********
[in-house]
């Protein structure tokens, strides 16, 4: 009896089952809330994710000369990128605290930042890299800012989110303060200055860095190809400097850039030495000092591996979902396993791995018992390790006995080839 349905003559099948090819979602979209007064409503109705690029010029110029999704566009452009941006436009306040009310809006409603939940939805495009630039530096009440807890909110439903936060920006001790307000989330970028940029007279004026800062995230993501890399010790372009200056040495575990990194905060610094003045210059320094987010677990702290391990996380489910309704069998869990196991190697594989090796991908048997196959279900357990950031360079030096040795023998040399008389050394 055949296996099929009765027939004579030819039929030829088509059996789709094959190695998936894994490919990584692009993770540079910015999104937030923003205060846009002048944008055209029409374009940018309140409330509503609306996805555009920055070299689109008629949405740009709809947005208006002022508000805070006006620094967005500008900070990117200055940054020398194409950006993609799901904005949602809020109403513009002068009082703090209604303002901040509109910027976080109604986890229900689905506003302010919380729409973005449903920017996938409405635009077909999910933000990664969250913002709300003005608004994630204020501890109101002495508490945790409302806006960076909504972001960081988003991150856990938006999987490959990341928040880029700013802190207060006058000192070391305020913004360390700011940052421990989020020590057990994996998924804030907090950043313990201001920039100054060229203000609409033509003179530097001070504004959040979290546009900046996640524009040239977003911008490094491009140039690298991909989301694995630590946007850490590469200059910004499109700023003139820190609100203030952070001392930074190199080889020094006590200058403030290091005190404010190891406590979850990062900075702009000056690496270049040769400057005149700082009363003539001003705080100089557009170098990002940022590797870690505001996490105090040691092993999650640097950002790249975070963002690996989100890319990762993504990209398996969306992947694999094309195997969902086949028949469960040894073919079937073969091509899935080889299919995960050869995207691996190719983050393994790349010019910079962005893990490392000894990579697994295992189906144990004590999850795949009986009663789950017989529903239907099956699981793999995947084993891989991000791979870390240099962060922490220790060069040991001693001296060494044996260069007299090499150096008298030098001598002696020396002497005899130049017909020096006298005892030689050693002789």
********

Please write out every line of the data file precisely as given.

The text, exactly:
[in-house]
């Protein structure tokens, strides 16, 4: 009896089952809330994710000369990128605290930042890299800012989110303060200055860095190809400097850039030495000092591996979902396993791995018992390790006995080839 349905003559099948090819979602979209007064409503109705690029010029110029999704566009452009941006436009306040009310809006409603939940939805495009630039530096009440807890909110439903936060920006001790307000989330970028940029007279004026800062995230993501890399010790372009200056040495575990990194905060610094003045210059320094987010677990702290391990996380489910309704069998869990196991190697594989090796991908048997196959279900357990950031360079030096040795023998040399008389050394 055949296996099929009765027939004579030819039929030829088509059996789709094959190695998936894994490919990584692009993770540079910015999104937030923003205060846009002048944008055209029409374009940018309140409330509503609306996805555009920055070299689109008629949405740009709809947005208006002022508000805070006006620094967005500008900070990117200055940054020398194409950006993609799901904005949602809020109403513009002068009082703090209604303002901040509109910027976080109604986890229900689905506003302010919380729409973005449903920017996938409405635009077909999910933000990664969250913002709300003005608004994630204020501890109101002495508490945790409302806006960076909504972001960081988003991150856990938006999987490959990341928040880029700013802190207060006058000192070391305020913004360390700011940052421990989020020590057990994996998924804030907090950043313990201001920039100054060229203000609409033509003179530097001070504004959040979290546009900046996640524009040239977003911008490094491009140039690298991909989301694995630590946007850490590469200059910004499109700023003139820190609100203030952070001392930074190199080889020094006590200058403030290091005190404010190891406590979850990062900075702009000056690496270049040769400057005149700082009363003539001003705080100089557009170098990002940022590797870690505001996490105090040691092993999650640097950002790249975070963002690996989100890319990762993504990209398996969306992947694999094309195997969902086949028949469960040894073919079937073969091509899935080889299919995960050869995207691996190719983050393994790349010019910079962005893990490392000894990579697994295992189906144990004590999850795949009986009663789950017989529903239907099956699981793999995947084993891989991000791979870390240099962060922490220790060069040991001693001296060494044996260069007299090499150096008298030098001598002696020396002497005899130049017909020096006298005892030689050693002789």